"Forasmuch then as your Office is both of so great excellency, and of so great difficulty, ye see with how great care and study ye ought to apply yourselves, as well to show yourselves dutiful and thankful unto that Lord, who hath placed you in so high a dignity; as also to beware that neither you yourselves offend, nor be occasion that others offend. Howbeit, ye cannot have a mind and will thereto of yourselves; for that will and ability is given of God alone: therefore ye ought, and have need, to pray earnestly for his Holy Spirit. And seeing that ye cannot by any other means compass the doing of so weighty a work, pertaining to the salvation of man, but with doctrine and exhortation taken out of the Holy Scriptures, and with a life agreeable to the same; consider how studious ye ought to be in reading and learning the Scriptures, and in framing the manners both of yourselves, and of them that specially pertain unto you, according to the rule of the same Scriptures; and for this self-same cause, how ye ought to forsake and set aside, as much as ye may, all worldly cares and studies.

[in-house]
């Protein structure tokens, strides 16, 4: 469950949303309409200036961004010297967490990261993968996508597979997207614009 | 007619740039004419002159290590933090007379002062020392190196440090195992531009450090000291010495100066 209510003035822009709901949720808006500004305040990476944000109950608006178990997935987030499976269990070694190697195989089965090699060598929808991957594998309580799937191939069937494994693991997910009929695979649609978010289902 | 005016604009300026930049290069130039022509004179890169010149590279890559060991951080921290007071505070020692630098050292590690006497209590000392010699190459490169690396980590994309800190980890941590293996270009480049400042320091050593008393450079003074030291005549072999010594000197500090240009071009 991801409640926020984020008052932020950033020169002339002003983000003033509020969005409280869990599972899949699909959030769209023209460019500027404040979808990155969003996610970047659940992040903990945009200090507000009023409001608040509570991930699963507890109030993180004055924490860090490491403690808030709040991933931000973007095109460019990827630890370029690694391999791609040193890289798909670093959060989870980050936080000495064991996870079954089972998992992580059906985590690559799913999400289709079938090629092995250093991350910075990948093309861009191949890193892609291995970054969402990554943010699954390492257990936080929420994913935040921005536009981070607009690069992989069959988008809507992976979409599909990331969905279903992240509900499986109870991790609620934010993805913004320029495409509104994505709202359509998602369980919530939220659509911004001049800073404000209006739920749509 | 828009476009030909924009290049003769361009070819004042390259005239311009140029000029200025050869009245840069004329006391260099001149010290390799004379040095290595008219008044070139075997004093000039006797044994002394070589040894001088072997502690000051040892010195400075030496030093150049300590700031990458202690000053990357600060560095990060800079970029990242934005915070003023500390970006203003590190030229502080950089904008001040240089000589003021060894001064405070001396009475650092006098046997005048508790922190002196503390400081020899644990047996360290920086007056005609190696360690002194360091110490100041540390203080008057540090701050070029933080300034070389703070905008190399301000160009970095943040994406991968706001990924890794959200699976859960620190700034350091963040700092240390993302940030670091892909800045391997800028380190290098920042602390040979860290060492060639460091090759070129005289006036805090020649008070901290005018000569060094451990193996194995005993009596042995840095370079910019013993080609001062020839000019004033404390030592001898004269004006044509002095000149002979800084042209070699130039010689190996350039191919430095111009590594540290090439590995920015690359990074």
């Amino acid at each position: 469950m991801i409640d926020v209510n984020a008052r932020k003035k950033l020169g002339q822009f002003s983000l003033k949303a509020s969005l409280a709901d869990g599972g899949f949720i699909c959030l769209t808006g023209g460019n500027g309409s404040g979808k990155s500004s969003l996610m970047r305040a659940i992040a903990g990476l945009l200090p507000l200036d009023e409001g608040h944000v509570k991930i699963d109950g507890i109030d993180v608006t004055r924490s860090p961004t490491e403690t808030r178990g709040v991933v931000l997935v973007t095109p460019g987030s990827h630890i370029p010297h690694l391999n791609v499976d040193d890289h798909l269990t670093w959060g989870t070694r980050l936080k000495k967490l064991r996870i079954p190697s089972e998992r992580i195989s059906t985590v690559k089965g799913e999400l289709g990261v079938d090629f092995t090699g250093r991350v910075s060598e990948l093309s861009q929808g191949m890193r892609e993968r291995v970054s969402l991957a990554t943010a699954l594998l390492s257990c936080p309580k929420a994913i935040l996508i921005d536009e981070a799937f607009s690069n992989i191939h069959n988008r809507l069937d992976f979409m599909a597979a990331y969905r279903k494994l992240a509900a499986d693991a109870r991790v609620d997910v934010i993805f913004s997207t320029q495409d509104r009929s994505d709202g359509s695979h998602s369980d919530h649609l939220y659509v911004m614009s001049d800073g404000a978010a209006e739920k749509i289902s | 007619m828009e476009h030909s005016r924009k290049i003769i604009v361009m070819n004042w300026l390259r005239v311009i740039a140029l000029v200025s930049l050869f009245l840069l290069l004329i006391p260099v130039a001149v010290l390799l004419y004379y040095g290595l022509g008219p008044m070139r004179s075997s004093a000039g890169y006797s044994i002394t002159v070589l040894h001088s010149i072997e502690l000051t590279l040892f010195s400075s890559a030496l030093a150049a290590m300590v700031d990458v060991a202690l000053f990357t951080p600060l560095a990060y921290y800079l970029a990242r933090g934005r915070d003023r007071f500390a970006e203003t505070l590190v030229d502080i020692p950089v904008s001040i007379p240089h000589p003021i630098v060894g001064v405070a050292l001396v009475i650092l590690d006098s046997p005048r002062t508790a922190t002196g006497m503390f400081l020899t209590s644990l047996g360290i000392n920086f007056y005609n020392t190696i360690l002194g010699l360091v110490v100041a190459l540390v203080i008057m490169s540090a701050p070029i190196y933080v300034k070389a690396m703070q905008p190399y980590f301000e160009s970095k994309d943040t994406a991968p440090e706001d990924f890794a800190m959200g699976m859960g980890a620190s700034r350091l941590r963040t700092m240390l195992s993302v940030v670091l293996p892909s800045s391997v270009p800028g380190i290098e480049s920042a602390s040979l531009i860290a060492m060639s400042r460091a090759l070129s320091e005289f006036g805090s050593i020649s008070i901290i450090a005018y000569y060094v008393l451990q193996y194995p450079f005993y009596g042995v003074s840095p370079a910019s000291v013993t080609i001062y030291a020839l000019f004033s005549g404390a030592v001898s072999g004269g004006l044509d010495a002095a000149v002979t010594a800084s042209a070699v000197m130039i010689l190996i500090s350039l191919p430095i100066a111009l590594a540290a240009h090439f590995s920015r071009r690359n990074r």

"We have good hope that ye have well weighed these things with yourselves, long before this time; and that ye have clearly determined, by God's grace, to give yourselves wholly to this Office, whereunto it hath pleased God to call you: so that, as much as lieth in you, ye will apply yourselves wholly to this one thing, and draw all your cares and studies this way; and that ye will continually pray to God the Father, by the mediation of our only Saviour Jesus Christ, for the heavenly assistance of the Holy Ghost; that, by daily reading and weighing the Scriptures, ye may wax riper and stronger in your Ministry; and that ye may so endeavour yourselves, from time to time, to sanctify the lives of you and yours, and to fashion them after the Rule and Doctrine of Christ, that ye may be wholesome and godly examples and patterns for the people to follow."

 

And here are some of the vows we will take regarding the Bible - this time taken from the Common Worship ordination service which we'll be using...

Bishop: Do you accept the Holy Scriptures as revealing all things necessary for eternal salvation through faith in Jesus Christ?

Ordinands: I do so accept them.